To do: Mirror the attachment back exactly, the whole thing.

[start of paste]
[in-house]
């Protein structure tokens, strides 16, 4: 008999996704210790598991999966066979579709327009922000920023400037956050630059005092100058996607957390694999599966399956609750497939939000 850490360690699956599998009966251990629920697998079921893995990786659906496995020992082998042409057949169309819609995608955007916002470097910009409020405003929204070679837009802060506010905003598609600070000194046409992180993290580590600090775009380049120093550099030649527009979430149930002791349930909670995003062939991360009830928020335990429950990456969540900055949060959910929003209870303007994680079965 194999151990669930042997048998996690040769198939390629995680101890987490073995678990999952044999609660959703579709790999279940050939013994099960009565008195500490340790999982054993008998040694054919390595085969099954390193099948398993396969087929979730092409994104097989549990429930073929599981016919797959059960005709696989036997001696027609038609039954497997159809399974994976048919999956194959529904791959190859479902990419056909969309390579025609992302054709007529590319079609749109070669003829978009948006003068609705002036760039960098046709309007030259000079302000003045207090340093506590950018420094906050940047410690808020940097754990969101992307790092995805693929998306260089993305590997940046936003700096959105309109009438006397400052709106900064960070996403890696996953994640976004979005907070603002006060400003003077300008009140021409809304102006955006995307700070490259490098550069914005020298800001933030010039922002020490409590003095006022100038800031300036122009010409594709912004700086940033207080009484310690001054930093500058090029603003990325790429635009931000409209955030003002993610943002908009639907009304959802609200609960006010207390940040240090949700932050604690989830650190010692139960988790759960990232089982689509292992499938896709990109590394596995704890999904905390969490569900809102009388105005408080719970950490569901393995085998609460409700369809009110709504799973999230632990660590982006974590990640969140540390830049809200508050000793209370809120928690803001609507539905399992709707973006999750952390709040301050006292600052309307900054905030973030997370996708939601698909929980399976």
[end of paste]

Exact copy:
[in-house]
């Protein structure tokens, strides 16, 4: 008999996704210790598991999966066979579709327009922000920023400037956050630059005092100058996607957390694999599966399956609750497939939000 850490360690699956599998009966251990629920697998079921893995990786659906496995020992082998042409057949169309819609995608955007916002470097910009409020405003929204070679837009802060506010905003598609600070000194046409992180993290580590600090775009380049120093550099030649527009979430149930002791349930909670995003062939991360009830928020335990429950990456969540900055949060959910929003209870303007994680079965 194999151990669930042997048998996690040769198939390629995680101890987490073995678990999952044999609660959703579709790999279940050939013994099960009565008195500490340790999982054993008998040694054919390595085969099954390193099948398993396969087929979730092409994104097989549990429930073929599981016919797959059960005709696989036997001696027609038609039954497997159809399974994976048919999956194959529904791959190859479902990419056909969309390579025609992302054709007529590319079609749109070669003829978009948006003068609705002036760039960098046709309007030259000079302000003045207090340093506590950018420094906050940047410690808020940097754990969101992307790092995805693929998306260089993305590997940046936003700096959105309109009438006397400052709106900064960070996403890696996953994640976004979005907070603002006060400003003077300008009140021409809304102006955006995307700070490259490098550069914005020298800001933030010039922002020490409590003095006022100038800031300036122009010409594709912004700086940033207080009484310690001054930093500058090029603003990325790429635009931000409209955030003002993610943002908009639907009304959802609200609960006010207390940040240090949700932050604690989830650190010692139960988790759960990232089982689509292992499938896709990109590394596995704890999904905390969490569900809102009388105005408080719970950490569901393995085998609460409700369809009110709504799973999230632990660590982006974590990640969140540390830049809200508050000793209370809120928690803001609507539905399992709707973006999750952390709040301050006292600052309307900054905030973030997370996708939601698909929980399976």